Upcoming U.S. Senate Committee hearing on robocalls
The U.S. Senate Committee on Commerce, Science, and Transportation will conduct a hearing on “Abusive Robocalls and How We Can Stop Them.” The hearing will be held on Wednesday, April 18, 2018, at 10:00 a.m. EDT. A live video of the hearing will be broadcast online at www.commerce.senate.gov.
The committee will hear testimony to examine issues with robocalls, caller ID spoofing and telecom fraud. Witnesses will include:
- Ms. Lois Greisman, Associate Director, Marketing Practices Division, Bureau of Consumer Protection, Federal Trade Commission
- Ms. Rosemary Harold, Chief, Enforcement Bureau, Federal Communications Commission
- Mr. Adrian Abramovich, former President of Marketing Strategy Leaders (dissolved 1/29/2016)
- Mr. Scott Delacourt, Partner, Wiley Rein LLP and U.S. Chamber of Commerce representative
- Mr. Kevin Rupy, Vice President, Law and Policy, United States Telecom Association
- Ms. Margot Saunders, Senior Counsel, National Consumer Law Center
“Abusive robocalls are persistently annoying and at worst they are a means for significant fraud and theft,” said U.S. Sen. John Thune (R-S.D.), chairman of the committee. “Our hearing will examine where such robocalls come from, how they work, and what steps can be taken to identify and deter them from happening.”
TransNexus Robocall Solutions
Our ClearIP software has several capabilities that you can use to reduce and potentially eliminate robocalls, including:
- Robocalling fraud triggers
- Reputation service
- Blacklisting to prevent neighbor-spoofing
- Shield database of high-risk numbers
- Secure Telephone Identity (STI) using STIR/SHAKEN
Robocalling fraud triggers
This is a type of fraud detection that’s designed to prevent robocalls. It counts calls from a specific calling number over a 60-minute period. If the number of calls from a number exceeds the trigger threshold, then ClearIP will perform the action you chose during setup: either block the call, divert it to another call handling system (like our CAPTCHA gateway), or complete the call and log it in a report for your review.
This is a new service in ClearIP that checks the reputation of the calling number. Many people use smartphone applications and services that provide the ability to report robocalls. This crowdsourcing is used to build databases of robocall caller IDs. When enough people report robocalls from the same calling number, that number eventually acquires a poor reputation.
With the ClearIP Reputation Service, you can set up policies so that ClearIP will either block call from a number with poor reputation, divert it, or report only within ClearIP.
Prevent neighbor-spoofing with partial-number blacklists
The ClearIP whitelist/blacklist service has powerful capabilities that can be used for a variety of purposes. One use is to screen calls when the calling number is like yours.
This trick, called “neighbor spoofing,” has become common in robocalls. The perpetrator programs the robocalls to construct a fake caller ID that is like your phone number. The perpetrator is hoping that you might be more likely to answer a call from such a number—what if it’s from a friend or family member who’s in trouble and is trying to get through to you? So, you answer the call—anyone might—just as the perpetrator hoped.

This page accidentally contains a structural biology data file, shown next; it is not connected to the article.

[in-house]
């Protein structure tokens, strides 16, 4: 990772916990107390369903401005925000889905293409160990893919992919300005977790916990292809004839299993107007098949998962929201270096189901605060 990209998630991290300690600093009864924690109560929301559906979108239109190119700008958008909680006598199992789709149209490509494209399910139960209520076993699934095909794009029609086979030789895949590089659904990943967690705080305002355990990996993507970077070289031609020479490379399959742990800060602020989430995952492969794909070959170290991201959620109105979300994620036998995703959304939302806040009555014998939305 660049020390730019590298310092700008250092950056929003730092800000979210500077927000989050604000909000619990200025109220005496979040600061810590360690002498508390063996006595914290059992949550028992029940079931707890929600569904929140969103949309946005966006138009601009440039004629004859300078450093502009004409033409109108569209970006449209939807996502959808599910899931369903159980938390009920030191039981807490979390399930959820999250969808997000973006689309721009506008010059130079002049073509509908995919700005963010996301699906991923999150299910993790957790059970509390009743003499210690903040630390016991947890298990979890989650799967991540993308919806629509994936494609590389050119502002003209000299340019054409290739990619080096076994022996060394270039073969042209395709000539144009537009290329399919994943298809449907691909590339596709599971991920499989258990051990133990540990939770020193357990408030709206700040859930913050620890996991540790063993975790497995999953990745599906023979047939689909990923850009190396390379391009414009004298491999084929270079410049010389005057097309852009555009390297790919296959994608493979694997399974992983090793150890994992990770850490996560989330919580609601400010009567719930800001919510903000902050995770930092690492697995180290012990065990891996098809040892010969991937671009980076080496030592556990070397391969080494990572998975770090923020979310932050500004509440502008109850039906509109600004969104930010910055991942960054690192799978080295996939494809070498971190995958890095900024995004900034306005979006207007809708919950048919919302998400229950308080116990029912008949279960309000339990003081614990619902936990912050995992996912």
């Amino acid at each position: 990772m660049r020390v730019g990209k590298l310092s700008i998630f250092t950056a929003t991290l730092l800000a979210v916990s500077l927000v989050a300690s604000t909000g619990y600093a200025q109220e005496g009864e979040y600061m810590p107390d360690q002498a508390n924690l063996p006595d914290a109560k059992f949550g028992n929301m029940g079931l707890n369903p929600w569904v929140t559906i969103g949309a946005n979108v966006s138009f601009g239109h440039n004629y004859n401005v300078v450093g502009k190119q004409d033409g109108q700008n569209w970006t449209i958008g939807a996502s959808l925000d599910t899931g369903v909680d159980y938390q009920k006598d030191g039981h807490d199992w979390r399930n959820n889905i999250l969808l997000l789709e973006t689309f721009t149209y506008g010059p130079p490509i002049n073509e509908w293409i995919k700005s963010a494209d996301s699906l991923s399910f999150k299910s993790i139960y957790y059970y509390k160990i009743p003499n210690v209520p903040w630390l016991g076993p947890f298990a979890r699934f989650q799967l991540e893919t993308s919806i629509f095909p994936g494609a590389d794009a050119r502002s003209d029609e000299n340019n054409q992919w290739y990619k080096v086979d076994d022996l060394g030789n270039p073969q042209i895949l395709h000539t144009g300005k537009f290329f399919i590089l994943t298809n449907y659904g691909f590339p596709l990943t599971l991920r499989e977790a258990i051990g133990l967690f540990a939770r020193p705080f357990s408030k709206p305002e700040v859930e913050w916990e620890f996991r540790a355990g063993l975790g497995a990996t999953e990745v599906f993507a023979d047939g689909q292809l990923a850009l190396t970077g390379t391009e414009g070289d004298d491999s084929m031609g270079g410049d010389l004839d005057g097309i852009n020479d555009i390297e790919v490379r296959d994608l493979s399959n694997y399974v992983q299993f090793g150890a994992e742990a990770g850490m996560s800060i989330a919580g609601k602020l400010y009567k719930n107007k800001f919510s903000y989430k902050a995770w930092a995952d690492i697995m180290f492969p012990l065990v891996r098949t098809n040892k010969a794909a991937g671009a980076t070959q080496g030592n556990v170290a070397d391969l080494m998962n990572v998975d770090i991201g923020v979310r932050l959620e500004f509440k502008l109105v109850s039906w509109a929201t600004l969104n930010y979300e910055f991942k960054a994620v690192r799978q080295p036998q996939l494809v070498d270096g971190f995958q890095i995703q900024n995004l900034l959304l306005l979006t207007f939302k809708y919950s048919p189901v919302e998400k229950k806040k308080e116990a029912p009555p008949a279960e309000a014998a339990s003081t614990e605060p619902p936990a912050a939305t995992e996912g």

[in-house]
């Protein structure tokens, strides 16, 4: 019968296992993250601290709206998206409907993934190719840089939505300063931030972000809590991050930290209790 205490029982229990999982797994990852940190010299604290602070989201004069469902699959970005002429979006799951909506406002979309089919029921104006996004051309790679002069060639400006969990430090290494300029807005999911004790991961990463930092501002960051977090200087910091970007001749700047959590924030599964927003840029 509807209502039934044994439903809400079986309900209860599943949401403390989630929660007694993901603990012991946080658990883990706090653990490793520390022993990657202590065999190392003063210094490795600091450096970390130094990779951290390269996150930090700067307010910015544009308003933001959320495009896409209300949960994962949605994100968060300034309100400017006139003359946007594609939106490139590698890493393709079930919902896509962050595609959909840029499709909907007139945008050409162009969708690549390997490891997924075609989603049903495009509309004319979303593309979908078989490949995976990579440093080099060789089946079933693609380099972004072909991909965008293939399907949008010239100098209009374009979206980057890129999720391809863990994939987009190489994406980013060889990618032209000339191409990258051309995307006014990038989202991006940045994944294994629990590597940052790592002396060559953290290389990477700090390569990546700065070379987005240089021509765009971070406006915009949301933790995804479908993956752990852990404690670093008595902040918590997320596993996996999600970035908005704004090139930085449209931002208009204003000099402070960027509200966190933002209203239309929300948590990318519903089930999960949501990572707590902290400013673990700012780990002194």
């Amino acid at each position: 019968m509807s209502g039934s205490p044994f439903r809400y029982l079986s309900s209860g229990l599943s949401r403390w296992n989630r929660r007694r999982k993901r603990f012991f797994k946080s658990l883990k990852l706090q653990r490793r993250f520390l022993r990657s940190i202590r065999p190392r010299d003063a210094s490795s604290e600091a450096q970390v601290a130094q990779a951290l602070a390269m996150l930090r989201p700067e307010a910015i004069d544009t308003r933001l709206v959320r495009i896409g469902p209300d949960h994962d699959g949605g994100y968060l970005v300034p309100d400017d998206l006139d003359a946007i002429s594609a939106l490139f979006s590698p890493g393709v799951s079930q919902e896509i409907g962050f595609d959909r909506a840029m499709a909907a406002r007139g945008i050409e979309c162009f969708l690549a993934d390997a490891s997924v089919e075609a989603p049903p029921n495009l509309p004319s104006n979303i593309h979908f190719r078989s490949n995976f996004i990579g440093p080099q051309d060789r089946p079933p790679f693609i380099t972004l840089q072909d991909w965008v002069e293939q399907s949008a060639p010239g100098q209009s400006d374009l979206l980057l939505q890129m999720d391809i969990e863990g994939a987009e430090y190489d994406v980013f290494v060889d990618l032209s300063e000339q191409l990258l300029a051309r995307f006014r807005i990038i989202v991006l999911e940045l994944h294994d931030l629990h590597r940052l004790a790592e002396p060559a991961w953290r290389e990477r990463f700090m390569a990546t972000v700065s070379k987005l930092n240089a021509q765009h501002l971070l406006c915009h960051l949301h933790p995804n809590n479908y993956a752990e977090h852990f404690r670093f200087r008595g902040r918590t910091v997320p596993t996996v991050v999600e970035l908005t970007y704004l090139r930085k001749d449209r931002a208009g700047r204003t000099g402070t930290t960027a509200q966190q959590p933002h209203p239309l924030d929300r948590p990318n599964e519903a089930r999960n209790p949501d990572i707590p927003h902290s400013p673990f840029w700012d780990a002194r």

You can set up the ClearIP blacklist to divert such calls to the TransNexus CAPTCHA gateway, which would prompt the caller to enter a two-digit code. A robocall program would not be able to do that. Legitimate callers would hear the prompt, enter the code, and their calls would be sent through to you.
TransNexus maintains a database of high-risk numbers compiled from many sources. These numbers include premium-rate numbers, for example, and numbers known to be used in robocalls. You can enable the Shield database service to block, divert or report those calls to protect yourself from robocalls and fraud attacks.
Secure Telephone Identity (STI) using STIR/SHAKEN
Robocalls are like a game of cat-and-mouse. Perpetrators are clever in finding an opportunity, then exploiting it until it gets blocked. Then they move on to another opening and continue. There are many techniques to minimize robocalls, but it has been difficult to completely shut them down.
But there is a way. There’s an initiative called Secure Telephone Identity (STI) that would eventually shut down robocalls completely.
This initiative uses technology like secure internet—HTTPS—with a system of attestation, certified signatures and verification. Sounds complicated, but the internet you use everyday has employed technology like this for years.
The telecom version is called STIR/SHAKEN. These James-Bond-inspired acronyms describe a framework where the originating service provider attests to the validity of caller ID information and adds a secure signature. At the other end of the call transmission, the terminating service provider checks the attestation and verifies the signature.
This way, you would know whether the caller ID you see is fake. Robocall perpetrators would not be able to trick you. The terminating service provider might send a call with weak attestation through to you anyway, with an indication that the caller ID cannot be verified. But you might not answer that call. Eventually, robocall perpetrators would find that no one is answering their calls anymore. Game over.
We anticipate that the telecom industry and regulators will either mandate STI, or market expectations will simply demand it. When that day comes, you can be ready, with TransNexus software.
Contact us today to learn more.
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